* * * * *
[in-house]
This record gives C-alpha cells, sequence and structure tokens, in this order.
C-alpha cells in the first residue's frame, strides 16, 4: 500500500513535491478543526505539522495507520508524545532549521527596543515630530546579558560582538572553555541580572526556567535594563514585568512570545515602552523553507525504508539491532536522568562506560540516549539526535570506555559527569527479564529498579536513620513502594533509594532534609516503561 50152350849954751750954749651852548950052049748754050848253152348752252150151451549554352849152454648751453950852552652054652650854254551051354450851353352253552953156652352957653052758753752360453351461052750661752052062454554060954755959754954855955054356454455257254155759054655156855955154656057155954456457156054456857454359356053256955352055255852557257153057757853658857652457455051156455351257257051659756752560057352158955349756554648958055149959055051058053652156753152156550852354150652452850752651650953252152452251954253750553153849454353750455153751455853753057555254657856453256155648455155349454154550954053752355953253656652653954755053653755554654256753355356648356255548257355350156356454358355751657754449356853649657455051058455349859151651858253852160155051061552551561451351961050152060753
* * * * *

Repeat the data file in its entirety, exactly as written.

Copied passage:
[in-house]
This record gives C-alpha cells, sequence and structure tokens, in this order.
C-alpha cells in the first residue's frame, strides 16, 4: 500500500513535491478543526505539522495507520508524545532549521527596543515630530546579558560582538572553555541580572526556567535594563514585568512570545515602552523553507525504508539491532536522568562506560540516549539526535570506555559527569527479564529498579536513620513502594533509594532534609516503561 50152350849954751750954749651852548950052049748754050848253152348752252150151451549554352849152454648751453950852552652054652650854254551051354450851353352253552953156652352957653052758753752360453351461052750661752052062454554060954755959754954855955054356454455257254155759054655156855955154656057155954456457156054456857454359356053256955352055255852557257153057757853658857652457455051156455351257257051659756752560057352158955349756554648958055149959055051058053652156753152156550852354150652452850752651650953252152452251954253750553153849454353750455153751455853753057555254657856453256155648455155349454154550954053752355953253656652653954755053653755554654256753355356648356255548257355350156356454358355751657754449356853649657455051058455349859151651858253852160155051061552551561451351961050152060753